This is not a fast action-packed roller coaster of a romance. Nor is it a rom-com. It is a very slow, character driven anime. It is quiet and the art is subdued. I many repsects it reminds me of Liz and the Blue Bird, only without the parallel story. But it is clearly yuri and we know exactly who is getting hooked up with whom in the show, right from the opening. The plot is all about how the protagonist gets from a state of loneliness to a state of happiness.
What an incredible OP! The music and the animation combine to express a gentle young love almost perfectly.
That’s the OP. There’s no mystery here. Not only do we see that the protagonist and her childhood friend fall in love and find happiness. but it is about as yuri as an OP for a mass-marketed anime can get. There’s no hint of conflict. It is meant to leave one in a relaxed and easy state. Childhood friends growing into young adult lovers. No drama here.
There are other character arcs here you might enjoy that haven’t been decided.
Fumi Manjoume is our protagonist. She is a tall, slender, dark-haired beauty just entering high school as a first-year. She has just moved back to her hometown after being gone for ten years and starts attending Matsuoka Girl’s High School. Very quiet and very shy, you don’t see a lot of happiness from her character. In fact, she is emotionally fragile and quick to cry, something we also see in flashbacks to her early childhood.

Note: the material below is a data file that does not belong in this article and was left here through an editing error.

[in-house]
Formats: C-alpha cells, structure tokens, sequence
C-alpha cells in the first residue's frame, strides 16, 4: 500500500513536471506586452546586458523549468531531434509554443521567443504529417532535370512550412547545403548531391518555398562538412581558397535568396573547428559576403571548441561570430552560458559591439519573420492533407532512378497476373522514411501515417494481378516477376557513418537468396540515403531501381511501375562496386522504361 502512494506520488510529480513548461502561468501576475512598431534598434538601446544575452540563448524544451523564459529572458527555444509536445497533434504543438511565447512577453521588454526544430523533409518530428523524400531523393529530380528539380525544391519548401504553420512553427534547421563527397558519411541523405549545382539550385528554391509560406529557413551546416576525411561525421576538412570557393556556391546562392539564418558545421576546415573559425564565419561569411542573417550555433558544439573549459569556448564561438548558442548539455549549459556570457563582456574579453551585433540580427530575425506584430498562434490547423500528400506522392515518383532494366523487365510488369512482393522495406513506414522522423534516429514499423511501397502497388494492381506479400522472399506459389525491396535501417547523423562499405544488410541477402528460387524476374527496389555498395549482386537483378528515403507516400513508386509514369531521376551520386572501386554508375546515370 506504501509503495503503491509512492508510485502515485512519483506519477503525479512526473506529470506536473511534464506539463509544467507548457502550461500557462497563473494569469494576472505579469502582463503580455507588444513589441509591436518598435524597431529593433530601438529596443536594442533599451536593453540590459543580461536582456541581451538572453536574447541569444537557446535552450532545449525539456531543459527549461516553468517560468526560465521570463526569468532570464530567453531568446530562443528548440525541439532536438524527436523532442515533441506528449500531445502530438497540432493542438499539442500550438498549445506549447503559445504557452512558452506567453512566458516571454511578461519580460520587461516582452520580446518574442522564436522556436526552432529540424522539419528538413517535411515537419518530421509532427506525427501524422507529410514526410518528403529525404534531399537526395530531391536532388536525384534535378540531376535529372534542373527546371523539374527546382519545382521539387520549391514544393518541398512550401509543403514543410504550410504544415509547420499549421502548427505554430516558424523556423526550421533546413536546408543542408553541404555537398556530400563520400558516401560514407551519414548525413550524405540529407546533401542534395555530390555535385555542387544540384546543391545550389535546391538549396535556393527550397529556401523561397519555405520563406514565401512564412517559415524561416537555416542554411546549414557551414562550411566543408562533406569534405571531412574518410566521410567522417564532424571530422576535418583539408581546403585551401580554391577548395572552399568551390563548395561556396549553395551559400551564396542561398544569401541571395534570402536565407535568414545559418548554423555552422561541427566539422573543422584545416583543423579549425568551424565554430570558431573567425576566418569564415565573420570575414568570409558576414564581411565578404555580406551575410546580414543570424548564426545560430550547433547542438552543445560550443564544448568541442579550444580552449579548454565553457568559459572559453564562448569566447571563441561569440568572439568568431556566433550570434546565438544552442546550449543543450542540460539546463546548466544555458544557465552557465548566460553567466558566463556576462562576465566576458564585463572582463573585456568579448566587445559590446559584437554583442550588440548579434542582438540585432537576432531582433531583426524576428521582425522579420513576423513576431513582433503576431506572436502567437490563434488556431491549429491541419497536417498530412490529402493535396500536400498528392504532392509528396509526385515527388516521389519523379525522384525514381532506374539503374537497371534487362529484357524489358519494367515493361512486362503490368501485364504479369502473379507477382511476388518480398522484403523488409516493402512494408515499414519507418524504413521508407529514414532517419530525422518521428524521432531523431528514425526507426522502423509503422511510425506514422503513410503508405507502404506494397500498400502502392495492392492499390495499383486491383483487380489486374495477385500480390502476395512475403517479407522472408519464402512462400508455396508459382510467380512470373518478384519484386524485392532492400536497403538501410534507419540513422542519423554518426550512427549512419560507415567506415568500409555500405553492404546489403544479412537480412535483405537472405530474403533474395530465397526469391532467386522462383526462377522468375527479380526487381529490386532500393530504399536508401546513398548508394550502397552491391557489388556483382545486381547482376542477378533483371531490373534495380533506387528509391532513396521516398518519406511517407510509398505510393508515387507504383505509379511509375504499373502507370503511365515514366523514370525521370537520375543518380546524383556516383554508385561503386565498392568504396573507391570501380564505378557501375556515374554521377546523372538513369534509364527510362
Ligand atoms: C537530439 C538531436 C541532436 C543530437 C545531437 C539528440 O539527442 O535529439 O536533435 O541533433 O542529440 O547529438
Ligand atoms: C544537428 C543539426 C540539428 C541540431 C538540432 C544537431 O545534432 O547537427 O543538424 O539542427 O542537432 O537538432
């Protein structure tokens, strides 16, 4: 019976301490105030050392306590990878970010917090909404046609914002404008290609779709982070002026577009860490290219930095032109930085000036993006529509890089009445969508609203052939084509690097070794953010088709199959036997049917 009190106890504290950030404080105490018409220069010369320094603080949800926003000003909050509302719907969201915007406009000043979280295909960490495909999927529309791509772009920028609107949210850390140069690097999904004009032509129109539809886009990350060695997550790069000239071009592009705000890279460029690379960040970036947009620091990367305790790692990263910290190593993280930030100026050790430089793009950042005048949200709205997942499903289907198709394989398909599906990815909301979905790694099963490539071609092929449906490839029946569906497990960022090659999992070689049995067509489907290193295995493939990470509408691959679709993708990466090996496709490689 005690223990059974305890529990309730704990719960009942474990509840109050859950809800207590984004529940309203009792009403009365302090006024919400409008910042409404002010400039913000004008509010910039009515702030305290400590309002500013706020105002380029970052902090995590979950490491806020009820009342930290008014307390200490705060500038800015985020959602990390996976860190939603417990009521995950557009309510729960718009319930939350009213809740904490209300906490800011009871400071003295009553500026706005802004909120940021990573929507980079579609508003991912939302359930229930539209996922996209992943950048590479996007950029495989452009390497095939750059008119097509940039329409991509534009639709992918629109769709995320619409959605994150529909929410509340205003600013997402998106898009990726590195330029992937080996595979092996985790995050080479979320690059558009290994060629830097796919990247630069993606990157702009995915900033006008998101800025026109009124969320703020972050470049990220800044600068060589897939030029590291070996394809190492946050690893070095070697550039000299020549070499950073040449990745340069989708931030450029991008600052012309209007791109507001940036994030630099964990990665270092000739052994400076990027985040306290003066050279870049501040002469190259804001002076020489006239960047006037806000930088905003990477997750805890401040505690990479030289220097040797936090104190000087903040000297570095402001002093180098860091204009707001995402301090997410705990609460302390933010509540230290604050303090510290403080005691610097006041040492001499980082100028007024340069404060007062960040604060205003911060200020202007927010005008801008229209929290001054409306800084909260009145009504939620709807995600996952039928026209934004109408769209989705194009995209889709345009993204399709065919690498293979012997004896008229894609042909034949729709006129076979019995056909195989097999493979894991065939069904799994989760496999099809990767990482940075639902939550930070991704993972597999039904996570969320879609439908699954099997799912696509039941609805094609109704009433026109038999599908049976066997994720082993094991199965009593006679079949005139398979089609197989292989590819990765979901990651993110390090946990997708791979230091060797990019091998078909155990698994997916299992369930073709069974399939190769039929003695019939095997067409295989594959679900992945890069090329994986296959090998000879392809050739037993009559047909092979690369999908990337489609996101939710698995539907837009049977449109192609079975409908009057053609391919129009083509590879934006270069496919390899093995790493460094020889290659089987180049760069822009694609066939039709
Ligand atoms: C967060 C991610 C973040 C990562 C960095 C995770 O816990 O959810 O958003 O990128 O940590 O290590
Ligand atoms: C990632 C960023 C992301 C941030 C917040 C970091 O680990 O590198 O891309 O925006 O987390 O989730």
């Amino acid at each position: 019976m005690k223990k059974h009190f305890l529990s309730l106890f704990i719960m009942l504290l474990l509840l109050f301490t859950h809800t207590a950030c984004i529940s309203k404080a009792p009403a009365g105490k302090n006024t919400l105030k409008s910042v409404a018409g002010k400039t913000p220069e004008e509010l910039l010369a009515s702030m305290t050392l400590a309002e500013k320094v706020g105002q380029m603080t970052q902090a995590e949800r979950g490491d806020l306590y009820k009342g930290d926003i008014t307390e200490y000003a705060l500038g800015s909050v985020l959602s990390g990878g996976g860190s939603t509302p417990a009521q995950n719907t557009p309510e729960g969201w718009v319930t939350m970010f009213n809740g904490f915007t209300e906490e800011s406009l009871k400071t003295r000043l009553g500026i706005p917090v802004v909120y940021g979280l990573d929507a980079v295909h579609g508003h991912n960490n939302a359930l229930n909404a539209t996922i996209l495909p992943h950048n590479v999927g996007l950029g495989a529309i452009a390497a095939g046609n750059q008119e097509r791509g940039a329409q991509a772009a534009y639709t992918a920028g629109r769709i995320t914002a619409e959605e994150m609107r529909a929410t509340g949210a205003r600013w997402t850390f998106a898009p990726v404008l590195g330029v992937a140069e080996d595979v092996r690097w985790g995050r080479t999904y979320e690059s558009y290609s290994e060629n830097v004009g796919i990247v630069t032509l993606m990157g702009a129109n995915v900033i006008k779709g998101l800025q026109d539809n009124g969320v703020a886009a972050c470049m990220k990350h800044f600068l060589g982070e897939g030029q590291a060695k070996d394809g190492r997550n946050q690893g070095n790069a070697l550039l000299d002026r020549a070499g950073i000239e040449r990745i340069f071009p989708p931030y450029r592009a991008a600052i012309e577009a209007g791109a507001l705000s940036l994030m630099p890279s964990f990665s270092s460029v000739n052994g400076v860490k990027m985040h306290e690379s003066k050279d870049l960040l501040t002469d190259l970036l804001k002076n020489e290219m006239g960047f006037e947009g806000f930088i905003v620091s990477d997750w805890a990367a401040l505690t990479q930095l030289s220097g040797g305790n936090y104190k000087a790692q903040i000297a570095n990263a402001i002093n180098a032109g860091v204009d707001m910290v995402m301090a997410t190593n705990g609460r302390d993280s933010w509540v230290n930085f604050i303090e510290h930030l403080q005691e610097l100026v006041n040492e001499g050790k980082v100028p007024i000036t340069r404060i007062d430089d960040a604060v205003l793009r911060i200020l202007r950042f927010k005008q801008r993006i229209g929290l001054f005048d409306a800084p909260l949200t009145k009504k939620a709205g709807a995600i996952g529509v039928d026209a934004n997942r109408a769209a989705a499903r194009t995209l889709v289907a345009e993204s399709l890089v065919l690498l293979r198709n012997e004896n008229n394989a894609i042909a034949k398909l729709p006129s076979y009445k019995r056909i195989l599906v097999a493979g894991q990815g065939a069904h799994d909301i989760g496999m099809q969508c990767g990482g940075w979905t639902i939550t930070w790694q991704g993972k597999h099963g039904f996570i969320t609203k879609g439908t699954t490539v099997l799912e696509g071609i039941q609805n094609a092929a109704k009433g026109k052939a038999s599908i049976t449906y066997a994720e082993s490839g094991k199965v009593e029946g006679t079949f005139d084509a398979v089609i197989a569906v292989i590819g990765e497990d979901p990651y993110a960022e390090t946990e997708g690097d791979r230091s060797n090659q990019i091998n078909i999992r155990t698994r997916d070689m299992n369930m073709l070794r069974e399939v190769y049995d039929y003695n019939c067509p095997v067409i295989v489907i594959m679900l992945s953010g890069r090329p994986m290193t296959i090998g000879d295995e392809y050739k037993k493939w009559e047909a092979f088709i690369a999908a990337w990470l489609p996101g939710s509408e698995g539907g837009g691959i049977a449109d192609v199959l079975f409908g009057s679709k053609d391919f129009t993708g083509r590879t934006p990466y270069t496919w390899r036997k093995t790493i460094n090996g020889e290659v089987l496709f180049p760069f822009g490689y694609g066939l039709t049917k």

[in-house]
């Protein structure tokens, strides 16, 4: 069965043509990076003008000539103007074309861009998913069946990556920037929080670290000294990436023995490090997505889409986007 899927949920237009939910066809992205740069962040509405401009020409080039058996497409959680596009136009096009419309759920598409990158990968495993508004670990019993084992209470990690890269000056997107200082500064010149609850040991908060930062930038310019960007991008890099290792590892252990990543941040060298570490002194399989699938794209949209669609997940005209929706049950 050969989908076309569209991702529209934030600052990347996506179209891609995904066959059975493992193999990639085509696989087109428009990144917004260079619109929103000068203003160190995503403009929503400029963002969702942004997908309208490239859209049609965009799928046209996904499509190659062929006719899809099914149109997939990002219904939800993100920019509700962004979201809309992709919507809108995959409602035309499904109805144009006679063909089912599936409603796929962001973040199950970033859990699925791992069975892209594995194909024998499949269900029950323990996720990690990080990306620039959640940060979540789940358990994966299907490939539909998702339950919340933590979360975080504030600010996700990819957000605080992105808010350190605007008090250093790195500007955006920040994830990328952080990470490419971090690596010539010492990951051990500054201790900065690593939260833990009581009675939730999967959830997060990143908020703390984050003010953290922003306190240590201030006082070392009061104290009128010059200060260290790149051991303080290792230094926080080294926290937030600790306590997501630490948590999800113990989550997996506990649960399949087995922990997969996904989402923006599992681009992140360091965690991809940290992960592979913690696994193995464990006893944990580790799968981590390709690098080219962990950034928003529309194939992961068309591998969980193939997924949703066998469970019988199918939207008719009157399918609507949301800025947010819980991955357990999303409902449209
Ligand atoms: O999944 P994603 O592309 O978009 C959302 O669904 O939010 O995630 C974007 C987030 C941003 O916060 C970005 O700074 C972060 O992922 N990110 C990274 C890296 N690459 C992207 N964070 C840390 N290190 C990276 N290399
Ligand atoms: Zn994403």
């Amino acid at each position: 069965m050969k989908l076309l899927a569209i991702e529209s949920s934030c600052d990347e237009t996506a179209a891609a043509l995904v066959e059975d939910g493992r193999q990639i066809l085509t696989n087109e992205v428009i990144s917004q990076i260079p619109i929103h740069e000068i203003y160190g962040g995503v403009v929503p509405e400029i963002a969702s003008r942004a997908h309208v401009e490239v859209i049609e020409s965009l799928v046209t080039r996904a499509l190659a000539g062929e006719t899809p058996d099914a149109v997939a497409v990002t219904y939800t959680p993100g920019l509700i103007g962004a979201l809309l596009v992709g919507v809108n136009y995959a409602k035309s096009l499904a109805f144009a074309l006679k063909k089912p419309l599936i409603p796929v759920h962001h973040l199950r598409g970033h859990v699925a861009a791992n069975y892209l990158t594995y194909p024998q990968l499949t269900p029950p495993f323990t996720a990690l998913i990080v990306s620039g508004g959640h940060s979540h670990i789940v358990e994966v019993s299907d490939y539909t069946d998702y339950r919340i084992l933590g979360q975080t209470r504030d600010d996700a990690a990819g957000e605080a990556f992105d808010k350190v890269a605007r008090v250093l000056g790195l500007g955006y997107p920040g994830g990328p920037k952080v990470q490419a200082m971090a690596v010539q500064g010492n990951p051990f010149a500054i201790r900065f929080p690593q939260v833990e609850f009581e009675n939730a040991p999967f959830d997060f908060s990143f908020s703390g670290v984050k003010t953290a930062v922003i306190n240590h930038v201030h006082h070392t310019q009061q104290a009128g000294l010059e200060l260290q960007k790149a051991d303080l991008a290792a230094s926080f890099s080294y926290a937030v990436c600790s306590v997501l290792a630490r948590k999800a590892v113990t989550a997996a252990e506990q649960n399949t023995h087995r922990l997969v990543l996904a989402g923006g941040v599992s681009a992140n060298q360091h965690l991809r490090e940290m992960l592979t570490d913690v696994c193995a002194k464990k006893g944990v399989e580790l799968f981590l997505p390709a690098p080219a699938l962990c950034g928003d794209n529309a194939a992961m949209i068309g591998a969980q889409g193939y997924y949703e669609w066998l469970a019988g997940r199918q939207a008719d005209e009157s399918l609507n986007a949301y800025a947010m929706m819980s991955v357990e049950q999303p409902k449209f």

She’s a lesbian, no doubt about that. I don’t think she would call herself a lesbian, she just considers herself a girl who likes other girls. Part of the storyline is her gradually coming out of her closet.
Akira Okudaira is Fumi’s childhood friend. Fumi was always an emotionally delicate girl. When something happened to upset her, Akira was there to make things better for her. Ten years before the current time, Fumi had to move away and was distraught at losing her childhood friend. Both girls promised to write to each other but as often happens with promises and little children, it didn’t happen.
Akira is a short girl with a round face and a genki personality. When Fumi left she stayed behind and eventually attended Fujigaya School as a transfer student. This meant she didn’t attend the associated middle school and had to pass a test to get in. As children, she was the taller of the pair, so when she met Fumi on a train and saved her from a molester, at first she didn’t recognize this tall delicate creature as being the little girl she was always saving. But here she is, saving her again.